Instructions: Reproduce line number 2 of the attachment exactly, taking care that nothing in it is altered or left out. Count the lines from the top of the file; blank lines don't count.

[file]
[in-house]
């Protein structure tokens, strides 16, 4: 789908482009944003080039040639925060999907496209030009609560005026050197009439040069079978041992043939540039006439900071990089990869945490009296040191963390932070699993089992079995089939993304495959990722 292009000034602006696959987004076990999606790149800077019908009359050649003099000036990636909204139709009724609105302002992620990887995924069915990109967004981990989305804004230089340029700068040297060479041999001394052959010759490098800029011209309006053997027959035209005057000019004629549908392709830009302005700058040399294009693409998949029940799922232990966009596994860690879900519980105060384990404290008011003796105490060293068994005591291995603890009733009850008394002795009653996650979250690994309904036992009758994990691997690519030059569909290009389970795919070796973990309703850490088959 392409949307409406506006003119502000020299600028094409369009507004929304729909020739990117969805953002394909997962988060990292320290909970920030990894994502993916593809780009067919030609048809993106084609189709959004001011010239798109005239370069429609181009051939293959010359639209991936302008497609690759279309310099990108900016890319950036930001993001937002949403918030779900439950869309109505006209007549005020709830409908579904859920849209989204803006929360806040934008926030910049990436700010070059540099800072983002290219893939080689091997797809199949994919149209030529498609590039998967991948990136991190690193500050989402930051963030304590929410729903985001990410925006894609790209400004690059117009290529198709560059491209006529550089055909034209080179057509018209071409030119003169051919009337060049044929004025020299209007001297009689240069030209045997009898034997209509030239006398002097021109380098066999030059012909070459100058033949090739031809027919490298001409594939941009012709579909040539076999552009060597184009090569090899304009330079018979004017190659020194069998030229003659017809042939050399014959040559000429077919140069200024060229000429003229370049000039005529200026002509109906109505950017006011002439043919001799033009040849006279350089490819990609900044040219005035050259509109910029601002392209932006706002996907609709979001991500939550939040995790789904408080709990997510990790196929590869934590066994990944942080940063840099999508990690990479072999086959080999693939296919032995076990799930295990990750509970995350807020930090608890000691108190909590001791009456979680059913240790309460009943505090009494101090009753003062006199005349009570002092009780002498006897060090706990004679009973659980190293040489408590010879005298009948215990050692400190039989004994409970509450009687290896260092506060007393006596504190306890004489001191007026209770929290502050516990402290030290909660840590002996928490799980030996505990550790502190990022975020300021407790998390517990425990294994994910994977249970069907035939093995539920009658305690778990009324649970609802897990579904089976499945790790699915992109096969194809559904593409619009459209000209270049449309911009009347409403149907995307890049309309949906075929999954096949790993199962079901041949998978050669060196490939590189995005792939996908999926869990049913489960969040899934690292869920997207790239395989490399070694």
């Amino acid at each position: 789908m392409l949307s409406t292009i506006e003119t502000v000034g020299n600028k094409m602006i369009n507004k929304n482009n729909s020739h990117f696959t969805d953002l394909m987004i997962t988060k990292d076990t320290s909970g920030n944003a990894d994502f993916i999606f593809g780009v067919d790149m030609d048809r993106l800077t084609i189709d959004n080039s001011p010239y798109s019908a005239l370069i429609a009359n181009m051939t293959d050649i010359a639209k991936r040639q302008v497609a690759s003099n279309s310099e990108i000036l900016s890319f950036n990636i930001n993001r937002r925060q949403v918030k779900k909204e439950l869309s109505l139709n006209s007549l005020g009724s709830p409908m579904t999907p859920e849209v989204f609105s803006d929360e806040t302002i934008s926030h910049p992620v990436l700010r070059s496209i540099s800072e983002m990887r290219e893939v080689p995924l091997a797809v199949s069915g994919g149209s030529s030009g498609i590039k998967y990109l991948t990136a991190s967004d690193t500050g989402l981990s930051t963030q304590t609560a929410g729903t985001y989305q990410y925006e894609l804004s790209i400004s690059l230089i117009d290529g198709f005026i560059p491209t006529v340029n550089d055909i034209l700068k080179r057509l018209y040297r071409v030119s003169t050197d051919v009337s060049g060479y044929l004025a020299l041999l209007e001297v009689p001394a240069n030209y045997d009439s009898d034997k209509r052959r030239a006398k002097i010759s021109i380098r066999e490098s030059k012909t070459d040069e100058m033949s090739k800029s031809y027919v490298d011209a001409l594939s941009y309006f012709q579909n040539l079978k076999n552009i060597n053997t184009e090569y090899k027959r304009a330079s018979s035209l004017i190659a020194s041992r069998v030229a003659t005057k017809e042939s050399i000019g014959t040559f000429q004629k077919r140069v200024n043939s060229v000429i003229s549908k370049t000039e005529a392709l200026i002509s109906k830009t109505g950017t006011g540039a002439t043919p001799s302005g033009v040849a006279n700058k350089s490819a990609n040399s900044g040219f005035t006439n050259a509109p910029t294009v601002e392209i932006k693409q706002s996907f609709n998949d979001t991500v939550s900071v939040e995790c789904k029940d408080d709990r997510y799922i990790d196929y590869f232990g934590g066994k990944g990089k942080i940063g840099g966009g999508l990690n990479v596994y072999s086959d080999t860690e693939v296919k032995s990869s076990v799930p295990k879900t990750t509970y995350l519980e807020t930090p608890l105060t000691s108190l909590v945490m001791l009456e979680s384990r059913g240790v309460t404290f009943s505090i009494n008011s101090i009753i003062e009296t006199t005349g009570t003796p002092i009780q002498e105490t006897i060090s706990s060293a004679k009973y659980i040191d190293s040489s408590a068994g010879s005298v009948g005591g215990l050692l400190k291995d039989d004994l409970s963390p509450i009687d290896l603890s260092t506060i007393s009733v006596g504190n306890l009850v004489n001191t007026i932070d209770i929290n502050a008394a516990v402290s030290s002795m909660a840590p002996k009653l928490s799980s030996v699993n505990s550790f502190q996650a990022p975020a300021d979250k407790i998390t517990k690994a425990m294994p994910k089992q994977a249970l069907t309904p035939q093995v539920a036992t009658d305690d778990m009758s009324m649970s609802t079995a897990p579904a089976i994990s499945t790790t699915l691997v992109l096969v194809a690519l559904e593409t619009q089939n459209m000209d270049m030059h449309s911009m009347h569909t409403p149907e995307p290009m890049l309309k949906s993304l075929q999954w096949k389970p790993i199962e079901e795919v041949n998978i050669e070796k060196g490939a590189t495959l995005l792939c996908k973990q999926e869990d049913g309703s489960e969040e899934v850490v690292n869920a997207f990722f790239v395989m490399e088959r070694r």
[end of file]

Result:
């Protein structure tokens, strides 16, 4: 789908482009944003080039040639925060999907496209030009609560005026050197009439040069079978041992043939540039006439900071990089990869945490009296040191963390932070699993089992079995089939993304495959990722 292009000034602006696959987004076990999606790149800077019908009359050649003099000036990636909204139709009724609105302002992620990887995924069915990109967004981990989305804004230089340029700068040297060479041999001394052959010759490098800029011209309006053997027959035209005057000019004629549908392709830009302005700058040399294009693409998949029940799922232990966009596994860690879900519980105060384990404290008011003796105490060293068994005591291995603890009733009850008394002795009653996650979250690994309904036992009758994990691997690519030059569909290009389970795919070796973990309703850490088959 392409949307409406506006003119502000020299600028094409369009507004929304729909020739990117969805953002394909997962988060990292320290909970920030990894994502993916593809780009067919030609048809993106084609189709959004001011010239798109005239370069429609181009051939293959010359639209991936302008497609690759279309310099990108900016890319950036930001993001937002949403918030779900439950869309109505006209007549005020709830409908579904859920849209989204803006929360806040934008926030910049990436700010070059540099800072983002290219893939080689091997797809199949994919149209030529498609590039998967991948990136991190690193500050989402930051963030304590929410729903985001990410925006894609790209400004690059117009290529198709560059491209006529550089055909034209080179057509018209071409030119003169051919009337060049044929004025020299209007001297009689240069030209045997009898034997209509030239006398002097021109380098066999030059012909070459100058033949090739031809027919490298001409594939941009012709579909040539076999552009060597184009090569090899304009330079018979004017190659020194069998030229003659017809042939050399014959040559000429077919140069200024060229000429003229370049000039005529200026002509109906109505950017006011002439043919001799033009040849006279350089490819990609900044040219005035050259509109910029601002392209932006706002996907609709979001991500939550939040995790789904408080709990997510990790196929590869934590066994990944942080940063840099999508990690990479072999086959080999693939296919032995076990799930295990990750509970995350807020930090608890000691108190909590001791009456979680059913240790309460009943505090009494101090009753003062006199005349009570002092009780002498006897060090706990004679009973659980190293040489408590010879005298009948215990050692400190039989004994409970509450009687290896260092506060007393006596504190306890004489001191007026209770929290502050516990402290030290909660840590002996928490799980030996505990550790502190990022975020300021407790998390517990425990294994994910994977249970069907035939093995539920009658305690778990009324649970609802897990579904089976499945790790699915992109096969194809559904593409619009459209000209270049449309911009009347409403149907995307890049309309949906075929999954096949790993199962079901041949998978050669060196490939590189995005792939996908999926869990049913489960969040899934690292869920997207790239395989490399070694």